Have you been injured by a careless, negligent, or reckless driver? Are you worried about how you will pay the medical bills and your living expenses while you are out of work? Who is responsible for paying your damages and when do you get your money? Will you need to file a car accident lawsuit or can you settle out of court?
When you are injured in a car accident, you have many questions. Our Bloomington car accident attorneys are here to help. We want to get you the compensation you deserve and you need as quickly as possible. Our skilled and experienced personal injury attorneys attempt to settle your car accident claim in the most efficient way possible; however, not all accident claims can be settled outside of court. Sometimes a car accident case must go to trial in order to obtain the most positive outcome possible.
Filing a Car Accident Lawsuit
Most car accident cases settle before going to trial. It is usually in the best interest of all parties to negotiate a fair settlement rather than spend the time and money involved in taking a case to trial. Unfortunately, sometimes a car accident case does not settle and a lawsuit is necessary. In some cases, the insurance company and/or the other party will realize at some point they do not have a strong case and want to settle. In this situation, it is important to remember that we can settle your case at any time prior to the jury rendering a verdict.
If your car accident case must go to trial, it is helpful to understand some of the main steps involved in filing a car accident lawsuit.
Filing the Lawsuit
After a thorough and comprehensive accident investigation, our attorneys will draft a complaint to file with the court naming all of the parties liable for the car accident. We do not name the insurance companies in the lawsuit even though the insurance company for the at-fault driver typically hires the attorney and controls the negotiations. The other party has 30 days to file an answer responding to our allegations.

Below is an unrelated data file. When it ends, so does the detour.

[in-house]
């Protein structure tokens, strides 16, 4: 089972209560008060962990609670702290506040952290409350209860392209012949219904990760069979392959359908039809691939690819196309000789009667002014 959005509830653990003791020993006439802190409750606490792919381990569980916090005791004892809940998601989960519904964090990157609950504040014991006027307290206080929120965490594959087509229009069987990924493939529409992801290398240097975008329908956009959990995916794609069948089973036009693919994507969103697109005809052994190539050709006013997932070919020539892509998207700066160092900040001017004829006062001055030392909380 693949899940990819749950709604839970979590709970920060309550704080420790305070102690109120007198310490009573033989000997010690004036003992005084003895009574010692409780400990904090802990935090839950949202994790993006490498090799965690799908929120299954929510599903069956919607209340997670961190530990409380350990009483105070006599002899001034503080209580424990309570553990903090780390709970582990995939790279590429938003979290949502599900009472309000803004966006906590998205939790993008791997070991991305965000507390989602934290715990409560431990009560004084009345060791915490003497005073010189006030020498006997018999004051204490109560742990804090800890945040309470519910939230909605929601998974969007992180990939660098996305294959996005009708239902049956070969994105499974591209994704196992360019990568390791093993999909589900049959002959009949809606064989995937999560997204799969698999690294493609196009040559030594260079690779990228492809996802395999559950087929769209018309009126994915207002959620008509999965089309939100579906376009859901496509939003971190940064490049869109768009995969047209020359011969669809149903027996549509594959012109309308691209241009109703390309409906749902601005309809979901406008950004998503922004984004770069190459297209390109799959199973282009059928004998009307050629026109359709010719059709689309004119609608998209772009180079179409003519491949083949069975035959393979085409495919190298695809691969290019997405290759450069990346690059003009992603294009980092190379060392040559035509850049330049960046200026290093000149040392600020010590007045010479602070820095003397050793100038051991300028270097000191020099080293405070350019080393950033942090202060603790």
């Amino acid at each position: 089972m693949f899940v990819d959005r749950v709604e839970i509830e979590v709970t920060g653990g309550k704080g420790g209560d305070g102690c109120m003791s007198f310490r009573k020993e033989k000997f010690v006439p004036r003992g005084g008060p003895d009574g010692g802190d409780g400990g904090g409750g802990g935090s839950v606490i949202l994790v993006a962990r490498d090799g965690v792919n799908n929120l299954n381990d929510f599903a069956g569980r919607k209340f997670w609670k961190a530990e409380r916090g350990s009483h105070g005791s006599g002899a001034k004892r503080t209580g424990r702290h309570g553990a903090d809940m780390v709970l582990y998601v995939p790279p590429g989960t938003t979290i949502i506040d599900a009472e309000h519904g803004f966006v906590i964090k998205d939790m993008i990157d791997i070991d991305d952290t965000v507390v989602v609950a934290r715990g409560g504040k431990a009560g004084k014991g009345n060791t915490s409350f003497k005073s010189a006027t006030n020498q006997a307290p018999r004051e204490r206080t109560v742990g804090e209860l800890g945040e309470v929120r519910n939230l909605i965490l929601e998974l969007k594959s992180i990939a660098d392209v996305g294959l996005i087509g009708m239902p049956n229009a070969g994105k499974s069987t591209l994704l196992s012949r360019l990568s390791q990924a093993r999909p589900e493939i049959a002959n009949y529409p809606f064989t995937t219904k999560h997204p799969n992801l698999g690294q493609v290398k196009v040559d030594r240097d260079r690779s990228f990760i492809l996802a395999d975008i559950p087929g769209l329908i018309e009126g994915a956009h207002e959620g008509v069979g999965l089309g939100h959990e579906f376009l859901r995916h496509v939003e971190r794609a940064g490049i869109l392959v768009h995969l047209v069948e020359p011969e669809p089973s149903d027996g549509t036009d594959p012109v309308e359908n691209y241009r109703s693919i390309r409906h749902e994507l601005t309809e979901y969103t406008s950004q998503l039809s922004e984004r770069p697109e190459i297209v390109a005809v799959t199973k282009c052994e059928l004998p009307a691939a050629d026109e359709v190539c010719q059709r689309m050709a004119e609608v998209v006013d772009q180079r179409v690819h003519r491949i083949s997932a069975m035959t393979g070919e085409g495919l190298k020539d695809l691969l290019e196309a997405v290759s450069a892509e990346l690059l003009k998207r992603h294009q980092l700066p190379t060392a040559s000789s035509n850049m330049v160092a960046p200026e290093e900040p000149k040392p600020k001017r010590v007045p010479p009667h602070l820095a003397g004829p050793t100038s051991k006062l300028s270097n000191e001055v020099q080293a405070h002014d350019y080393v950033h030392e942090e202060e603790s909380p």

Discovery is a series of steps by both parties to gain more information about the case. We employ a variety of discovery tools including depositions, interrogatories, requests to produce, and requests to admit to gain more information from the other party about their defense. This is an opportunity to see how strong of a case the other side has and to show the other side the strength of our case. During discovery, we can continue to negotiate a settlement based on new information.
Throughout the process, a team of legal professionals and attorneys are preparing for trial by interviewing witnesses; gathering and reviewing evidence; utilizing experts; conducting legal research, and, preparing exhibits to present at trial.
When the case is ready for trial, we will select a jury. Both sides are permitted to have jurors answer a series of questions before deciding whether to approve a juror. The questions are designed to ensure the jurors do not have any prejudices or biases that prevent the juror from rendering an impartial verdict based on the facts presented in court.
The attorney for each side can make an opening statement to the jury explaining their side of the case.
We are the plaintiff in a car accident case. We present our case first by calling witnesses and introducing evidence. The other attorney can cross-examine (ask questions) of each of our witnesses. After we present all of our evidence, it is the defendant’s turn to present his or her case.
The defendant is the person you are suing — the person who caused your car accident. The defendant’s attorney presents witnesses and evidence to try to convince the jury that our allegations are false and do not have merit. We can also cross-examine each of the defendant’s witnesses.
Each attorney has the opportunity to make a closing statement summing up their case. It is an opportunity to review the evidence and convince the jury that our case is stronger than the defendant’s case.
The jury considers the testimony and the evidence presented at the trial. The judge instructs the jury on the law; however, it is up to the jury to decide who was telling the truth and how to apply the law to the facts of the case. There is no set time for jurors to decide the case and all deliberations are confidential. Once the jury returns a verdict, either side can file an appeal if he or she disagrees with the jury’s verdict.
Do You Want More Information?
The above summary is a brief explanation of the steps in a car accident lawsuit. Because every case is unique, there may be more steps involved in taking your car accident case to trial. For more information, we urge you to schedule a free consultation and case evaluation with our car accident attorneys.